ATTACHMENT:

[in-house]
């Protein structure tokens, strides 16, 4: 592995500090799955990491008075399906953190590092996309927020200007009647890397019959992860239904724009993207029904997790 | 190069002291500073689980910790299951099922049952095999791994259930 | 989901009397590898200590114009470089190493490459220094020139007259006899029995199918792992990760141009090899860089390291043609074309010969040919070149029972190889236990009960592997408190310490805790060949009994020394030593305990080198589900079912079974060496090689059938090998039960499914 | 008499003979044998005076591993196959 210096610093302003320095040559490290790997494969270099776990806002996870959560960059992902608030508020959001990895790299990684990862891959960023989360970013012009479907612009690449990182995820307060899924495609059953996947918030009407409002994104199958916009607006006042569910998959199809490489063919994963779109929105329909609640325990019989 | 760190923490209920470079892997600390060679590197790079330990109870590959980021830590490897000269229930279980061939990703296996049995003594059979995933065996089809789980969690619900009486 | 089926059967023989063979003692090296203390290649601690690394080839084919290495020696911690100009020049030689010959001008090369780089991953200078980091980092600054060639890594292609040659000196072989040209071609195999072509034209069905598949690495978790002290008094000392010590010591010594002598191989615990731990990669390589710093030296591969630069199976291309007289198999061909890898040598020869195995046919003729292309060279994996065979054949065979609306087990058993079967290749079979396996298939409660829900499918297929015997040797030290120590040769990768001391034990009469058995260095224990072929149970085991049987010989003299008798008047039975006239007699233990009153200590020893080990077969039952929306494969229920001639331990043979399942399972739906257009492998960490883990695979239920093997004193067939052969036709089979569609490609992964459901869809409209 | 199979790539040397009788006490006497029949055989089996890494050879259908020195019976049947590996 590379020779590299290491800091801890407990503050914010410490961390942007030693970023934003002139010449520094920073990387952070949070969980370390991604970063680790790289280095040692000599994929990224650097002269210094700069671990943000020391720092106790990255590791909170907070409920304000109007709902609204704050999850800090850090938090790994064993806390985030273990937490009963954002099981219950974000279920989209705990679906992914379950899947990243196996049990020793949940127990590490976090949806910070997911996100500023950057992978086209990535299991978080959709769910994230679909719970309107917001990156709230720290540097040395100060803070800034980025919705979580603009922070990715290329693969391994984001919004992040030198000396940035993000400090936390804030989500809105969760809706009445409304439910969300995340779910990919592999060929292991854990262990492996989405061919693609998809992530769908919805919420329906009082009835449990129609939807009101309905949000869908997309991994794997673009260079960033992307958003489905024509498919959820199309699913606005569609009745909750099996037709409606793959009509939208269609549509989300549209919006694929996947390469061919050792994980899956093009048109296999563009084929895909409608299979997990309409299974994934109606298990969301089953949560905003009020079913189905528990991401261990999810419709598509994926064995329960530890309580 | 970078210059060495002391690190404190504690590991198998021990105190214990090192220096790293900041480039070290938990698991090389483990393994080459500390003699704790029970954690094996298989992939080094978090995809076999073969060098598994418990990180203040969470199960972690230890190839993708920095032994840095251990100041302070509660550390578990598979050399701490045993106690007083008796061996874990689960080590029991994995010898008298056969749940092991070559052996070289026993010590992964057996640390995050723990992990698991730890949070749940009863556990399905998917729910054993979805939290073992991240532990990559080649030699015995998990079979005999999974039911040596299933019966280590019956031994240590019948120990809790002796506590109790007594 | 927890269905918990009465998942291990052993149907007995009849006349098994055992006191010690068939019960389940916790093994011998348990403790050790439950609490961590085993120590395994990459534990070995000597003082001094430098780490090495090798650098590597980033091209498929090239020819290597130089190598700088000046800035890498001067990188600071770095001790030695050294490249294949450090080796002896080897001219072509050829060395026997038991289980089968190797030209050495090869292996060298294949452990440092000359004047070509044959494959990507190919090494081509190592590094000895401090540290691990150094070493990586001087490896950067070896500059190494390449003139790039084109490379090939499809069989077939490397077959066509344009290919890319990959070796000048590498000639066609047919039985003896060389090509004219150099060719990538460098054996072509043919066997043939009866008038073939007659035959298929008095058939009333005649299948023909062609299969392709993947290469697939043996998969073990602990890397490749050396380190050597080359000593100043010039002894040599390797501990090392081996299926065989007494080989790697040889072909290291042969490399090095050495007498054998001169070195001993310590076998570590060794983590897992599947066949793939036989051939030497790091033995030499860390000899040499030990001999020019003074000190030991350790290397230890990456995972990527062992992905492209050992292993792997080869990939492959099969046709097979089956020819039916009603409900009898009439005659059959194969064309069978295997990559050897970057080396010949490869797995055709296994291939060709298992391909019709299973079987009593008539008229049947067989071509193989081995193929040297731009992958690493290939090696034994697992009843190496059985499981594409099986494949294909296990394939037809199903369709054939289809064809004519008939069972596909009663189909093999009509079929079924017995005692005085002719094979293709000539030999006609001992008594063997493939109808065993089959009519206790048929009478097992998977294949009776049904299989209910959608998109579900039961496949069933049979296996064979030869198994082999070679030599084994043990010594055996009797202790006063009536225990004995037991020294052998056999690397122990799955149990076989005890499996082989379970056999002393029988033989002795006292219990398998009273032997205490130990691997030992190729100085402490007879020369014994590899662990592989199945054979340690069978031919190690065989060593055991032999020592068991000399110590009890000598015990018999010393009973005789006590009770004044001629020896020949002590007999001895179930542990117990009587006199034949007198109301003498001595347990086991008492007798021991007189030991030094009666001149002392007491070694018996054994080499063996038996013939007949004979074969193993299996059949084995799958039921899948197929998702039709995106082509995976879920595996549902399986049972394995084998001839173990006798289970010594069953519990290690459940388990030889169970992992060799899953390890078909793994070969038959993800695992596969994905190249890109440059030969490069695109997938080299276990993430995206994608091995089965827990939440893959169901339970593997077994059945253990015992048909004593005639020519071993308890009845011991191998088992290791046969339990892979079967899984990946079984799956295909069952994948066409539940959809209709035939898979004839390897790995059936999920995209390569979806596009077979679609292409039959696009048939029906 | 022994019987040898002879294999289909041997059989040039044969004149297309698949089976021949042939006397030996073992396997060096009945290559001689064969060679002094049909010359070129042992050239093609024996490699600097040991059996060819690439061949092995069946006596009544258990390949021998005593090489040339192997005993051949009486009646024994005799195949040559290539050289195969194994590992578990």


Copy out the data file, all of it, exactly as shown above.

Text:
[in-house]
């Protein structure tokens, strides 16, 4: 592995500090799955990491008075399906953190590092996309927020200007009647890397019959992860239904724009993207029904997790 | 190069002291500073689980910790299951099922049952095999791994259930 | 989901009397590898200590114009470089190493490459220094020139007259006899029995199918792992990760141009090899860089390291043609074309010969040919070149029972190889236990009960592997408190310490805790060949009994020394030593305990080198589900079912079974060496090689059938090998039960499914 | 008499003979044998005076591993196959 210096610093302003320095040559490290790997494969270099776990806002996870959560960059992902608030508020959001990895790299990684990862891959960023989360970013012009479907612009690449990182995820307060899924495609059953996947918030009407409002994104199958916009607006006042569910998959199809490489063919994963779109929105329909609640325990019989 | 760190923490209920470079892997600390060679590197790079330990109870590959980021830590490897000269229930279980061939990703296996049995003594059979995933065996089809789980969690619900009486 | 089926059967023989063979003692090296203390290649601690690394080839084919290495020696911690100009020049030689010959001008090369780089991953200078980091980092600054060639890594292609040659000196072989040209071609195999072509034209069905598949690495978790002290008094000392010590010591010594002598191989615990731990990669390589710093030296591969630069199976291309007289198999061909890898040598020869195995046919003729292309060279994996065979054949065979609306087990058993079967290749079979396996298939409660829900499918297929015997040797030290120590040769990768001391034990009469058995260095224990072929149970085991049987010989003299008798008047039975006239007699233990009153200590020893080990077969039952929306494969229920001639331990043979399942399972739906257009492998960490883990695979239920093997004193067939052969036709089979569609490609992964459901869809409209 | 199979790539040397009788006490006497029949055989089996890494050879259908020195019976049947590996 590379020779590299290491800091801890407990503050914010410490961390942007030693970023934003002139010449520094920073990387952070949070969980370390991604970063680790790289280095040692000599994929990224650097002269210094700069671990943000020391720092106790990255590791909170907070409920304000109007709902609204704050999850800090850090938090790994064993806390985030273990937490009963954002099981219950974000279920989209705990679906992914379950899947990243196996049990020793949940127990590490976090949806910070997911996100500023950057992978086209990535299991978080959709769910994230679909719970309107917001990156709230720290540097040395100060803070800034980025919705979580603009922070990715290329693969391994984001919004992040030198000396940035993000400090936390804030989500809105969760809706009445409304439910969300995340779910990919592999060929292991854990262990492996989405061919693609998809992530769908919805919420329906009082009835449990129609939807009101309905949000869908997309991994794997673009260079960033992307958003489905024509498919959820199309699913606005569609009745909750099996037709409606793959009509939208269609549509989300549209919006694929996947390469061919050792994980899956093009048109296999563009084929895909409608299979997990309409299974994934109606298990969301089953949560905003009020079913189905528990991401261990999810419709598509994926064995329960530890309580 | 970078210059060495002391690190404190504690590991198998021990105190214990090192220096790293900041480039070290938990698991090389483990393994080459500390003699704790029970954690094996298989992939080094978090995809076999073969060098598994418990990180203040969470199960972690230890190839993708920095032994840095251990100041302070509660550390578990598979050399701490045993106690007083008796061996874990689960080590029991994995010898008298056969749940092991070559052996070289026993010590992964057996640390995050723990992990698991730890949070749940009863556990399905998917729910054993979805939290073992991240532990990559080649030699015995998990079979005999999974039911040596299933019966280590019956031994240590019948120990809790002796506590109790007594 | 927890269905918990009465998942291990052993149907007995009849006349098994055992006191010690068939019960389940916790093994011998348990403790050790439950609490961590085993120590395994990459534990070995000597003082001094430098780490090495090798650098590597980033091209498929090239020819290597130089190598700088000046800035890498001067990188600071770095001790030695050294490249294949450090080796002896080897001219072509050829060395026997038991289980089968190797030209050495090869292996060298294949452990440092000359004047070509044959494959990507190919090494081509190592590094000895401090540290691990150094070493990586001087490896950067070896500059190494390449003139790039084109490379090939499809069989077939490397077959066509344009290919890319990959070796000048590498000639066609047919039985003896060389090509004219150099060719990538460098054996072509043919066997043939009866008038073939007659035959298929008095058939009333005649299948023909062609299969392709993947290469697939043996998969073990602990890397490749050396380190050597080359000593100043010039002894040599390797501990090392081996299926065989007494080989790697040889072909290291042969490399090095050495007498054998001169070195001993310590076998570590060794983590897992599947066949793939036989051939030497790091033995030499860390000899040499030990001999020019003074000190030991350790290397230890990456995972990527062992992905492209050992292993792997080869990939492959099969046709097979089956020819039916009603409900009898009439005659059959194969064309069978295997990559050897970057080396010949490869797995055709296994291939060709298992391909019709299973079987009593008539008229049947067989071509193989081995193929040297731009992958690493290939090696034994697992009843190496059985499981594409099986494949294909296990394939037809199903369709054939289809064809004519008939069972596909009663189909093999009509079929079924017995005692005085002719094979293709000539030999006609001992008594063997493939109808065993089959009519206790048929009478097992998977294949009776049904299989209910959608998109579900039961496949069933049979296996064979030869198994082999070679030599084994043990010594055996009797202790006063009536225990004995037991020294052998056999690397122990799955149990076989005890499996082989379970056999002393029988033989002795006292219990398998009273032997205490130990691997030992190729100085402490007879020369014994590899662990592989199945054979340690069978031919190690065989060593055991032999020592068991000399110590009890000598015990018999010393009973005789006590009770004044001629020896020949002590007999001895179930542990117990009587006199034949007198109301003498001595347990086991008492007798021991007189030991030094009666001149002392007491070694018996054994080499063996038996013939007949004979074969193993299996059949084995799958039921899948197929998702039709995106082509995976879920595996549902399986049972394995084998001839173990006798289970010594069953519990290690459940388990030889169970992992060799899953390890078909793994070969038959993800695992596969994905190249890109440059030969490069695109997938080299276990993430995206994608091995089965827990939440893959169901339970593997077994059945253990015992048909004593005639020519071993308890009845011991191998088992290791046969339990892979079967899984990946079984799956295909069952994948066409539940959809209709035939898979004839390897790995059936999920995209390569979806596009077979679609292409039959696009048939029906 | 022994019987040898002879294999289909041997059989040039044969004149297309698949089976021949042939006397030996073992396997060096009945290559001689064969060679002094049909010359070129042992050239093609024996490699600097040991059996060819690439061949092995069946006596009544258990390949021998005593090489040339192997005993051949009486009646024994005799195949040559290539050289195969194994590992578990």